Snow Leopard

The 7 Leadership Styles and an Introduction to the Snow Leopard Leader - (Post 1 in a series of 10)

If financial institutions expect to thrive in the future they will need to develop people and teams defined by a culture of leadership. The concept of “effective leadership” is a topic that has been discussed and hotly debated for decades. But leadership is very often considered, by many, to be an intangible series of innate qualities possessed and understood by only a “gifted” few.

Yet the need for leadership has never been more acute. In fact, recent studies indicate that the leadership gap in organizations has become wider in recent years. There is a distinct lack of leadership development in the executive ranks today, and fully 20% of organizations now offer absolutely no coaching and development for executives at all.

Leadership, on the most basic level, represents one person’s ability to influence people – and hopefully larger groups of people – to follow a specific course of action, or to perform a particular action in a certain way. The key word in the previous sentence is “influence.” Effective leaders have the ability to inspire teams large and small, and they create the organizational, client and marketplace buy-in that any organization needs to succeed in a highly competitive environment.

Having an effective leadership culture and top-notch leadership talent pool in place can be a primary reason for any team’s success, particularly as baby-boomers leave the workplace and widen an already existing “leadership gap.” Developing leaders is critical: a lack of leadership or misguided leadership can contribute to bad decisions, crisis, and even organizational failure. A substantial lack of leadership can create a downward spiral effect for the organization, as leadership is one of the main qualities required to exit from a crisis or a challenging situation.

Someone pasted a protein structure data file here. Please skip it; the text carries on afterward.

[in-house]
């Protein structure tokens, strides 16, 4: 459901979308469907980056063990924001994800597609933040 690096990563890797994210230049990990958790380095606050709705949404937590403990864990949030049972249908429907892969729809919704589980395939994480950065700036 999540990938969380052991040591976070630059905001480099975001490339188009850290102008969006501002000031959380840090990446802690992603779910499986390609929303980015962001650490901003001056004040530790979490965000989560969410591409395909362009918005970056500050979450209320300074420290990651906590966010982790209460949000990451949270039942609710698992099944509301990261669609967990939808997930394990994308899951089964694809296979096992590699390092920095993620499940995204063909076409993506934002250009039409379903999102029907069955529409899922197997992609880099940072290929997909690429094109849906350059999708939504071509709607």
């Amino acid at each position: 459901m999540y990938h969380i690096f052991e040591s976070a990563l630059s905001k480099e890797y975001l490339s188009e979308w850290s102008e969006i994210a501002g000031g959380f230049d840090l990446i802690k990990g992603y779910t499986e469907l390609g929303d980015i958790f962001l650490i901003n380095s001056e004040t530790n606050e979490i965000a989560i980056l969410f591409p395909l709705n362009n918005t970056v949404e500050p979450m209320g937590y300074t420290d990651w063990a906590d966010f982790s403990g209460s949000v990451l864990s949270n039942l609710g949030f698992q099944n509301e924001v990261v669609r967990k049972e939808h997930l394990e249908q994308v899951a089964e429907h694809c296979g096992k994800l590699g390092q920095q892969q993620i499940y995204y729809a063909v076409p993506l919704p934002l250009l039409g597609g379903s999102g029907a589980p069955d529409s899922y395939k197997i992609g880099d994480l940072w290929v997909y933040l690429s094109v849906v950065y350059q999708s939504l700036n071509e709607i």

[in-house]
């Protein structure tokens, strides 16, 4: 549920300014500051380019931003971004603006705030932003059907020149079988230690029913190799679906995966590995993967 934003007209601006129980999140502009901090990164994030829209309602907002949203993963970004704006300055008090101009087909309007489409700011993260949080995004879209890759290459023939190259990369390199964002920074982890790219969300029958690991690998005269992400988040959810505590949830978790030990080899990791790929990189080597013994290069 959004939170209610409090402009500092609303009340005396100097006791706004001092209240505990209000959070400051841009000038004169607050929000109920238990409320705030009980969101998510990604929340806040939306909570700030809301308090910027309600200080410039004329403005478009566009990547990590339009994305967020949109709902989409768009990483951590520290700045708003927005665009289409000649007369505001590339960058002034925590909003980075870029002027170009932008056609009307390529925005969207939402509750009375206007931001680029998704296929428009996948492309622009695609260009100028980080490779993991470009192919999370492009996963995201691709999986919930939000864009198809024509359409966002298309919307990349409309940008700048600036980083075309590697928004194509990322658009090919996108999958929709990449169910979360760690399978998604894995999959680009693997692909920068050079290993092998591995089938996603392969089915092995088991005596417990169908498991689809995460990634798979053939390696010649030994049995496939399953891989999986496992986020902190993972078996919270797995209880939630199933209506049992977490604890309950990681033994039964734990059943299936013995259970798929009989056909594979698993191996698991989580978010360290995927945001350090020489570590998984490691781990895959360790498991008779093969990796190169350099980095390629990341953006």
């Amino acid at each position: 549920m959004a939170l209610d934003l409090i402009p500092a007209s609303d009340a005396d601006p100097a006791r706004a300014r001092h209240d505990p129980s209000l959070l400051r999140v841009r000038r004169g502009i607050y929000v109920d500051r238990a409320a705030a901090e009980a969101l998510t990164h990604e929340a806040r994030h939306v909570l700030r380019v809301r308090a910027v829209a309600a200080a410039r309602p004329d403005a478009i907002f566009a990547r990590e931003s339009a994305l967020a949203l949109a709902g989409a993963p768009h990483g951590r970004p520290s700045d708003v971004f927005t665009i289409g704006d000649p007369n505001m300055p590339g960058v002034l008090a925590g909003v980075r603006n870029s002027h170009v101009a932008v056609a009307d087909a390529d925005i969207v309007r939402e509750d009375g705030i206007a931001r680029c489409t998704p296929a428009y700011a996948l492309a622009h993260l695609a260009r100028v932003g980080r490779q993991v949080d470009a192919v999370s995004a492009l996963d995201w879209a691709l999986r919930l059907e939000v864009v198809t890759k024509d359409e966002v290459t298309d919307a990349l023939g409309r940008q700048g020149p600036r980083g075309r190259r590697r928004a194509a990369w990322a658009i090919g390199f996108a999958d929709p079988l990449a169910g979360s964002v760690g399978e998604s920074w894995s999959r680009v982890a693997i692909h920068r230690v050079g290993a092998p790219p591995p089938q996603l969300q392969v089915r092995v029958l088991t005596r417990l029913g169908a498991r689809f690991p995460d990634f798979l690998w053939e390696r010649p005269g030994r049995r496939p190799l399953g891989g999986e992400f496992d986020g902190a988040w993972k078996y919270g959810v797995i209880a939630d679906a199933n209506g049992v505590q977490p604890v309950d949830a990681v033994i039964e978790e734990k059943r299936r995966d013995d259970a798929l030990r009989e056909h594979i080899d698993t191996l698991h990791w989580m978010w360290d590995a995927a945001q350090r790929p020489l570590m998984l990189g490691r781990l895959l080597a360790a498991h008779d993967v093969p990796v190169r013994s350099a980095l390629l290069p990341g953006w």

Leadership is also one of the core building blocks for any successful team or organization, and an absence of leadership can lead to negative consequences such as chaos; fiefdoms; rivalries; a lack of focus, energy, and enthusiasm; and ultimately, total failure.

The Leadership Common Denominator: The Ability to Create a Following

There are many overlapping qualities and skills possessed by the most effective leaders among us. In this series of blog posts, we will discuss the 7 core styles of leadership and will also touch on the qualities that make each type of leader successful.

We have also identified one common denominator or universal ingredient that is present across all of the 7 leadership styles. While simple in theory, this one common denominator can be one of the most elusive skills to achieve in any society, religion, business, team, family, or other group. This simple, yet incredibly-difficult-to-implement, leadership component is the ability to create a following.

To put it another way, the foundational requirement for every leader must be an ability to create buy-in and an active, engaged following. Without this ability, a person may still be considered an innovator or a talented individual, but as it relates to true and effective leadership, he/she must have the ability to create a dedicated following around a particular cause, philosophy, initiative, product, mission, or strategy.

This following cannot be forced, coerced, or created through fear or intimidation, as this becomes illegitimate leadership. The right type of leadership following is based on positive energy, enthusiasm, incentive, ideas, choice and a willingness to follow based on a shared belief in the cause – not a fear of the leader. Ultimately, the highest form of leadership is the development of the ability to transform those following you into leaders in their own right. When this happens, the organizational demographic shifts from a single leader leading a following to a leadership team co-leading an entire organization of leaders.